School Board defers gifted plan … again

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The long-awaited decision on the 2006-2011 local Talented and Gifted Plan for Alexandria Public Schools was deferred in a 5-to-4 vote by the School Board.

The contentious plan, which has been in effect since the last TAG plan expired in June 2006, will be sent to the boards curriculum committee for further review.

Before the vote, Alexandria School Superintendent Rebecca Perry said that although imperfect, the TAG plan should be passed and then amended later by the board.

Perry stated that there were only two options on the table to pass the plan or reject it meaning that the expired plan would be put into effect and that staff would have to begin the process of redrafting a new plan.

No one is objecting to changing or amending, Perry said to the board, adding, The reality is that we do have to follow the rules of the road.

But, said board member Scott Newsham, knowing bureaucracies, as soon as something is passed, then the board is on to the next thing and the TAG plan ends up staying the way it is.

Perry did not discuss a third option deferral which would allow the school system to operate with the plan as it has since last year and allow further evaluation by staff and the Curriculum Committee.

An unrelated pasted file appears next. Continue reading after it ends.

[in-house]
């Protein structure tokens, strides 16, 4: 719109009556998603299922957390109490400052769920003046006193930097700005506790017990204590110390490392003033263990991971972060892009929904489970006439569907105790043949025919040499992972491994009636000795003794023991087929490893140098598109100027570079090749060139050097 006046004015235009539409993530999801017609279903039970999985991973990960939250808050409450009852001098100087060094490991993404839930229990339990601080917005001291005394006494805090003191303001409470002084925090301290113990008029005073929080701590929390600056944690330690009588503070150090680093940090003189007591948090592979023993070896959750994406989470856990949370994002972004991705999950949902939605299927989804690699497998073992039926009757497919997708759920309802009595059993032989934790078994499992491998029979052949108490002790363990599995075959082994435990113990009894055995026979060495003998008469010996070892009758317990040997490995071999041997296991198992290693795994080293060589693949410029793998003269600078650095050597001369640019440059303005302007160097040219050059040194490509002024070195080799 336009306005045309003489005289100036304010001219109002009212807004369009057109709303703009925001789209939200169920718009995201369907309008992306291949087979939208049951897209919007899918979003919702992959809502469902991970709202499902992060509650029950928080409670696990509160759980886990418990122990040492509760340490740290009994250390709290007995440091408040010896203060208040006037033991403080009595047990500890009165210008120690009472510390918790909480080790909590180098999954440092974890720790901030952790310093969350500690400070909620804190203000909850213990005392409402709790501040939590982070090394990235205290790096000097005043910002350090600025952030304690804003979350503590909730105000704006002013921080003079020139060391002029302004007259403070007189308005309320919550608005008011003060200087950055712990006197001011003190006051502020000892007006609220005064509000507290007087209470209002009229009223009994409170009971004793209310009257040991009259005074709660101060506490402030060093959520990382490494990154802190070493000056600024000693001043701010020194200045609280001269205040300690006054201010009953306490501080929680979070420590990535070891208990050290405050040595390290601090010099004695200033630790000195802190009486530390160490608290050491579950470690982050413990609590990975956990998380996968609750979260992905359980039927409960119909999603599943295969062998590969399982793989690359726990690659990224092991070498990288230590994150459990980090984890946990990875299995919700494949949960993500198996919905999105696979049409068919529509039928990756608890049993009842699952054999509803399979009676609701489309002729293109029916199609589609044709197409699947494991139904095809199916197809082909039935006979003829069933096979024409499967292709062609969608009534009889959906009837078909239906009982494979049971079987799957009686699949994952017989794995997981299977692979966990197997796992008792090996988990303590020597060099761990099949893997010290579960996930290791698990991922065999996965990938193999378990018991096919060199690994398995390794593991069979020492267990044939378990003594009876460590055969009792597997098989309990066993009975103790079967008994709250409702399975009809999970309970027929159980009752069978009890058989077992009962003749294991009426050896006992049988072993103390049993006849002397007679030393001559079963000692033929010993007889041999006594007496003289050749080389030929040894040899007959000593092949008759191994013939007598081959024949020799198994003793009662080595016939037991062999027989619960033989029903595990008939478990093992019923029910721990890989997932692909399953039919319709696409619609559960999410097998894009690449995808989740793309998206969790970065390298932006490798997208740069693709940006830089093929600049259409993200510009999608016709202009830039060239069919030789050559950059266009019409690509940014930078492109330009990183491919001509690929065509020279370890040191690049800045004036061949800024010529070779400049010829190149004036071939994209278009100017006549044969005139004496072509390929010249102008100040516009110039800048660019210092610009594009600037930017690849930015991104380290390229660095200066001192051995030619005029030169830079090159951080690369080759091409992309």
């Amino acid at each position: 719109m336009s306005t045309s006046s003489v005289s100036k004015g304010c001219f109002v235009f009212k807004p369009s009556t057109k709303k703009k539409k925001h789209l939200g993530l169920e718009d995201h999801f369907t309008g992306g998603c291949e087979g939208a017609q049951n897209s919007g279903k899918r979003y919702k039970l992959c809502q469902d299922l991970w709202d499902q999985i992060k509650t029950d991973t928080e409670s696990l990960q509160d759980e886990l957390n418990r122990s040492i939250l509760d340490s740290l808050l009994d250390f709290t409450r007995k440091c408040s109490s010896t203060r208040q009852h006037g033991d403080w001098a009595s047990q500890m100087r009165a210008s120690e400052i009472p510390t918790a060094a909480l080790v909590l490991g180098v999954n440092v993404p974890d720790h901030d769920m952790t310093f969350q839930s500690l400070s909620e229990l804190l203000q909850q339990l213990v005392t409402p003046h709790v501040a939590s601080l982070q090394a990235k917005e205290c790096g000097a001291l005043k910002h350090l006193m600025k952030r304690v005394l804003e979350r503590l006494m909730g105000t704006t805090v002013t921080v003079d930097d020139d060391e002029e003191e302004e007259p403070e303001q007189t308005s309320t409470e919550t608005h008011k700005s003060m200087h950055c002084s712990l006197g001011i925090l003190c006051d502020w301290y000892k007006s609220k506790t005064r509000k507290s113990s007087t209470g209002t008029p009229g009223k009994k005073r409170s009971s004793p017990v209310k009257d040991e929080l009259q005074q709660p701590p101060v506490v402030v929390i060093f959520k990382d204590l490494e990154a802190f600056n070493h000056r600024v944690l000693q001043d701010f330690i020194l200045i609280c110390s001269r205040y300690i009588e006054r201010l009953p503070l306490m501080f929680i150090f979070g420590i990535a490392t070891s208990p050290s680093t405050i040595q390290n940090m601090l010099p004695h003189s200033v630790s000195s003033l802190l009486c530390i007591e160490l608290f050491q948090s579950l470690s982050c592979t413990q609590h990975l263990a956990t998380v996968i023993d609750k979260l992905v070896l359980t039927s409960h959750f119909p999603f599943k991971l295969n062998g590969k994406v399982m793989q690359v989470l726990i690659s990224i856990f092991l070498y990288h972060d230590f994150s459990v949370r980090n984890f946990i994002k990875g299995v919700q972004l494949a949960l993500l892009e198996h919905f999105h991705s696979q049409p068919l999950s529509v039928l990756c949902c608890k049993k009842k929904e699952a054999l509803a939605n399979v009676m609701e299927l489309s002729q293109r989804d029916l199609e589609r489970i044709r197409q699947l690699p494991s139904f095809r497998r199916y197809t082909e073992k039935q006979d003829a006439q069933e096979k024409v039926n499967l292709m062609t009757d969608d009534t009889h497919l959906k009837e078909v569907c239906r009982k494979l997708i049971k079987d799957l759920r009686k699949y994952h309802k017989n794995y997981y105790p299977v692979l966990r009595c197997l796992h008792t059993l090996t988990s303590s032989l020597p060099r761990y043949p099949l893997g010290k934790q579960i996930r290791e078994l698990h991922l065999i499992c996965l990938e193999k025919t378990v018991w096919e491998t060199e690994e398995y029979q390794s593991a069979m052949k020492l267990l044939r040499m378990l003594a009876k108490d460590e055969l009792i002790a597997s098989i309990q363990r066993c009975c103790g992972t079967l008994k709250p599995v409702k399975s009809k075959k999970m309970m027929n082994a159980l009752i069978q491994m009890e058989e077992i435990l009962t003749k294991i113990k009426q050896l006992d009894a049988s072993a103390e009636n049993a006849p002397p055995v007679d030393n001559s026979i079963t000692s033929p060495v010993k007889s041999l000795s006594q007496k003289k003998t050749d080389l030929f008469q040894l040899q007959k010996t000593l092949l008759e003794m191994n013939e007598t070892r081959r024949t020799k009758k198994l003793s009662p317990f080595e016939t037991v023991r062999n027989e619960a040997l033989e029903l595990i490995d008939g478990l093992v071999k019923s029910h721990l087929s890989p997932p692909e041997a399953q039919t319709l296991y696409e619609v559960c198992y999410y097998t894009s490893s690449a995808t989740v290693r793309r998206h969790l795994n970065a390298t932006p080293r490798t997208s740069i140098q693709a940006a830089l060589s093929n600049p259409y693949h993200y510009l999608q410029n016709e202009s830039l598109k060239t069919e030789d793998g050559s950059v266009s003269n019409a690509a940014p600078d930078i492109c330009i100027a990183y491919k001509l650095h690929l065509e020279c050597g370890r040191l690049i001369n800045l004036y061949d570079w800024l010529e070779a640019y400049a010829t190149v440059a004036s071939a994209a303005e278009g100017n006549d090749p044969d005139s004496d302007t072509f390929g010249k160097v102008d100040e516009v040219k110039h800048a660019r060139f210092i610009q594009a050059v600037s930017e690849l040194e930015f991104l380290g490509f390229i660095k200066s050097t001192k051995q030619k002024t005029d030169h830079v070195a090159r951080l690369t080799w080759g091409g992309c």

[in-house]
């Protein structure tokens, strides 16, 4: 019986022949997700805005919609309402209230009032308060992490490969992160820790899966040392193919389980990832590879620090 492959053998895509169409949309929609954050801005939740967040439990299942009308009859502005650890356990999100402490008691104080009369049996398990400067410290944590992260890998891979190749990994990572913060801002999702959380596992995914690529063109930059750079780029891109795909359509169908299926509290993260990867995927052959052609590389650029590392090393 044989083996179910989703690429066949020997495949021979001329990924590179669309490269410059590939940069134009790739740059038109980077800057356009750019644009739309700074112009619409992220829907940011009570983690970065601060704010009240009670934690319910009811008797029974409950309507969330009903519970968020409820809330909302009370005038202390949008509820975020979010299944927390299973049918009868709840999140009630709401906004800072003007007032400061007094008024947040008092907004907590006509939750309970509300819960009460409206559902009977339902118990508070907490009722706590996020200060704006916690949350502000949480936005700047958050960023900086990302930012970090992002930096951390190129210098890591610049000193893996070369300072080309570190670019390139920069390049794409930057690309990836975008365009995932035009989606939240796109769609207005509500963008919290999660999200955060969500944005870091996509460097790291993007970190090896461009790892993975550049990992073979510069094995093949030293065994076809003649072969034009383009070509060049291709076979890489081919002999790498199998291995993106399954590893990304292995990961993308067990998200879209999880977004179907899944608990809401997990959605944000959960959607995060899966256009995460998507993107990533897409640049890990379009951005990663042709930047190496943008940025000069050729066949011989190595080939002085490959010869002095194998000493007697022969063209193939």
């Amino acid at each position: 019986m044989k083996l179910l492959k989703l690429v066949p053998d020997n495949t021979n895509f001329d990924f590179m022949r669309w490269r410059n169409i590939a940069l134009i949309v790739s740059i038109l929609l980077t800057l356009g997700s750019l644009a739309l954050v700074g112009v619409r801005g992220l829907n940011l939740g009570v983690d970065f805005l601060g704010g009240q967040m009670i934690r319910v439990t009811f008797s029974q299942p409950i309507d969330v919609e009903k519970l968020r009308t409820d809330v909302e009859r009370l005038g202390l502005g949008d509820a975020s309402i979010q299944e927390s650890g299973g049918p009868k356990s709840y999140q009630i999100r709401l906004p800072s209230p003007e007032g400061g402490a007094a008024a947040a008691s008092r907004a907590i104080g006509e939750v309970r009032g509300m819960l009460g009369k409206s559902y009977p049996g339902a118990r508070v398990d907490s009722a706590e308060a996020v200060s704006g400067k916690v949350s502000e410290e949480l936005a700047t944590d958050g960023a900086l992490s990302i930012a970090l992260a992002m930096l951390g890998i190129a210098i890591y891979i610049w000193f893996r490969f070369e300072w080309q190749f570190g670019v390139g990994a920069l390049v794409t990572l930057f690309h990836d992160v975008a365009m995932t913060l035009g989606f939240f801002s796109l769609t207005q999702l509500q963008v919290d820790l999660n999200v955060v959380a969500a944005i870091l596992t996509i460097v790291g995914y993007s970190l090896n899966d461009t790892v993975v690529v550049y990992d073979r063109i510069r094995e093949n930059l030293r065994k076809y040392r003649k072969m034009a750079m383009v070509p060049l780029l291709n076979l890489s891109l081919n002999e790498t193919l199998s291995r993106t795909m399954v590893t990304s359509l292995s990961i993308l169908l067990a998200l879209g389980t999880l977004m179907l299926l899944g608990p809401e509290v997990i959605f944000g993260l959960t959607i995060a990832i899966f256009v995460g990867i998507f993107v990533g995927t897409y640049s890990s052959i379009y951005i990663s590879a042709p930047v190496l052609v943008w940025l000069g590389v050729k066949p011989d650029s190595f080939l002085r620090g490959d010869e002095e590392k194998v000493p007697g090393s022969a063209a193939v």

Although the state approved the plan, it is widely acknowledged that there is a lack of clarity at the state level as to how certain aspects of the plan would be implemented.

Rather than have something staff wants, delaying it another month or two isnt going to make a difference since weve waited so long to make it perfect, said former TAG Advisory Committee member David Rainey.

Im a lawyer. You dont put things in a plan that youre not doing and dont plan to do, said board member Arthur Peabody.

  • Higher enrollment

Peabody alluded to unrevised due dates in the plan that have not been altered since last year as well what he sees as insufficient outreach strategies for minority students.

Critics have said the TAG program, which comprises mostly white students, racially segregates minority students.

Sherry Delaney, a member of the TAG Advisory Committee, said the current plan has resulted in a 15-percent increase of students enrolled in TAG courses.

After the vote, Claire Eberwein, School Board chair, told staff that until amendments to the plan are made and ultimately passed by the board, to continue operating the TAG program as it has been run since the plan was deferred last year.

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